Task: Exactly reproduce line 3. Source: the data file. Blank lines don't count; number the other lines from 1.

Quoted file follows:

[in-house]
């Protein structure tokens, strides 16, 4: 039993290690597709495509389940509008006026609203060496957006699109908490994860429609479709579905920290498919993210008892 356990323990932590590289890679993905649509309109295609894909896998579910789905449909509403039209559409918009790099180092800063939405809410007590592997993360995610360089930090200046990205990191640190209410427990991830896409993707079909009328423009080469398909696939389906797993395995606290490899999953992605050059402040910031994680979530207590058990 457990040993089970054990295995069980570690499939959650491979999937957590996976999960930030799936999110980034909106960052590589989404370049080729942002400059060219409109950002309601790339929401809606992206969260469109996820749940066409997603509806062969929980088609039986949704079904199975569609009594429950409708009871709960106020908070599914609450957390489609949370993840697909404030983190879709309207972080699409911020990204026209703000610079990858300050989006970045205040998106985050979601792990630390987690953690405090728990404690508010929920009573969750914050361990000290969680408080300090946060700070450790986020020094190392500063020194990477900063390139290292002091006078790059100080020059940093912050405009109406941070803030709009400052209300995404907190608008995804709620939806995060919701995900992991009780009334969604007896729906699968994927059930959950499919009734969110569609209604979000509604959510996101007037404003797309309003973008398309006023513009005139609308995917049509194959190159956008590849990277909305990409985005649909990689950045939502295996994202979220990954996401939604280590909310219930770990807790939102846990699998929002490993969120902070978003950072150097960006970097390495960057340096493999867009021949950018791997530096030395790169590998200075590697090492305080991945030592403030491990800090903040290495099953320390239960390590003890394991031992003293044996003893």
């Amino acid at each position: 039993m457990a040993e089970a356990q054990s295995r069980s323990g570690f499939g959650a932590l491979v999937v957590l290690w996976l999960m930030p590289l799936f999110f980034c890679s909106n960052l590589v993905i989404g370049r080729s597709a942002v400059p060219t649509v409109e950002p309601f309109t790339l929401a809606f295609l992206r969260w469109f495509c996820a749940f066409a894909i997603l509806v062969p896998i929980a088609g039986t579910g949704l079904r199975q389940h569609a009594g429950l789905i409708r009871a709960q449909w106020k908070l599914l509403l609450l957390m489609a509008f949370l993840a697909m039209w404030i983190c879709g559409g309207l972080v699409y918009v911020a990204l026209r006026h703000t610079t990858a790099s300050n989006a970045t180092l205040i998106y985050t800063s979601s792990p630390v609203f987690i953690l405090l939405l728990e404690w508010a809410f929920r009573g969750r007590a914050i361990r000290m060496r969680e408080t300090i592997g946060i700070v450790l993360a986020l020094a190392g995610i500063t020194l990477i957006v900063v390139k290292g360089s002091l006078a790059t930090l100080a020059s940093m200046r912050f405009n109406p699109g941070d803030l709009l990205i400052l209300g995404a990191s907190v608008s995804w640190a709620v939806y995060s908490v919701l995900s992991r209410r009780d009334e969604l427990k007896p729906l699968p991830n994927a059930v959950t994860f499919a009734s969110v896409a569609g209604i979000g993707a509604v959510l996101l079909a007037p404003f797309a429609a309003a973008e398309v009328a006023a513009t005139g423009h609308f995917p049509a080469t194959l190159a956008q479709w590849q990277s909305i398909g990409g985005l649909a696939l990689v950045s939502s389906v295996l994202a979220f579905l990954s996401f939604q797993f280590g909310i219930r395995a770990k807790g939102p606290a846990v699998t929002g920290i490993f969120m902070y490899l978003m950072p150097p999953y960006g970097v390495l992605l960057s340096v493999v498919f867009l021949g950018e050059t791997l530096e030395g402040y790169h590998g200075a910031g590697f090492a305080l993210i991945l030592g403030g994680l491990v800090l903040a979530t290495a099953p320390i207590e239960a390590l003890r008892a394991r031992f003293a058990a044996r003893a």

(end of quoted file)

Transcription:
């Amino acid at each position: 039993m457990a040993e089970a356990q054990s295995r069980s323990g570690f499939g959650a932590l491979v999937v957590l290690w996976l999960m930030p590289l799936f999110f980034c890679s909106n960052l590589v993905i989404g370049r080729s597709a942002v400059p060219t649509v409109e950002p309601f309109t790339l929401a809606f295609l992206r969260w469109f495509c996820a749940f066409a894909i997603l509806v062969p896998i929980a088609g039986t579910g949704l079904r199975q389940h569609a009594g429950l789905i409708r009871a709960q449909w106020k908070l599914l509403l609450l957390m489609a509008f949370l993840a697909m039209w404030i983190c879709g559409g309207l972080v699409y918009v911020a990204l026209r006026h703000t610079t990858a790099s300050n989006a970045t180092l205040i998106y985050t800063s979601s792990p630390v609203f987690i953690l405090l939405l728990e404690w508010a809410f929920r009573g969750r007590a914050i361990r000290m060496r969680e408080t300090i592997g946060i700070v450790l993360a986020l020094a190392g995610i500063t020194l990477i957006v900063v390139k290292g360089s002091l006078a790059t930090l100080a020059s940093m200046r912050f405009n109406p699109g941070d803030l709009l990205i400052l209300g995404a990191s907190v608008s995804w640190a709620v939806y995060s908490v919701l995900s992991r209410r009780d009334e969604l427990k007896p729906l699968p991830n994927a059930v959950t994860f499919a009734s969110v896409a569609g209604i979000g993707a509604v959510l996101l079909a007037p404003f797309a429609a309003a973008e398309v009328a006023a513009t005139g423009h609308f995917p049509a080469t194959l190159a956008q479709w590849q990277s909305i398909g990409g985005l649909a696939l990689v950045s939502s389906v295996l994202a979220f579905l990954s996401f939604q797993f280590g909310i219930r395995a770990k807790g939102p606290a846990v699998t929002g920290i490993f969120m902070y490899l978003m950072p150097p999953y960006g970097v390495l992605l960057s340096v493999v498919f867009l021949g950018e050059t791997l530096e030395g402040y790169h590998g200075a910031g590697f090492a305080l993210i991945l030592g403030g994680l491990v800090l903040a979530t290495a099953p320390i207590e239960a390590l003890r008892a394991r031992f003293a058990a044996r003893a």